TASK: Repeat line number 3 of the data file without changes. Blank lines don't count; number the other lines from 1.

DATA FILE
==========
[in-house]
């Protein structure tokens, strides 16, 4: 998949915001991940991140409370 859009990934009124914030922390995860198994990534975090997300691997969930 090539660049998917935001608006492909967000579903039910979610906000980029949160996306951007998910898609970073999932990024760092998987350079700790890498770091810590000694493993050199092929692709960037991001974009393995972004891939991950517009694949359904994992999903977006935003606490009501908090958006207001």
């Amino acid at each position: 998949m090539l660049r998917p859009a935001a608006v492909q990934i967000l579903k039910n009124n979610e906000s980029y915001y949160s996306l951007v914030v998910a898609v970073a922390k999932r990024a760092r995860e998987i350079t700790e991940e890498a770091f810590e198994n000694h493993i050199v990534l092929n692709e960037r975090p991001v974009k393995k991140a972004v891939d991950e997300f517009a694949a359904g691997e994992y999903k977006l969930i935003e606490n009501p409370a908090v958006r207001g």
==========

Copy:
């Amino acid at each position: 998949m090539l660049r998917p859009a935001a608006v492909q990934i967000l579903k039910n009124n979610e906000s980029y915001y949160s996306l951007v914030v998910a898609v970073a922390k999932r990024a760092r995860e998987i350079t700790e991940e890498a770091f810590e198994n000694h493993i050199v990534l092929n692709e960037r975090p991001v974009k393995k991140a972004v891939d991950e997300f517009a694949a359904g691997e994992y999903k977006l969930i935003e606490n009501p409370a908090v958006r207001g």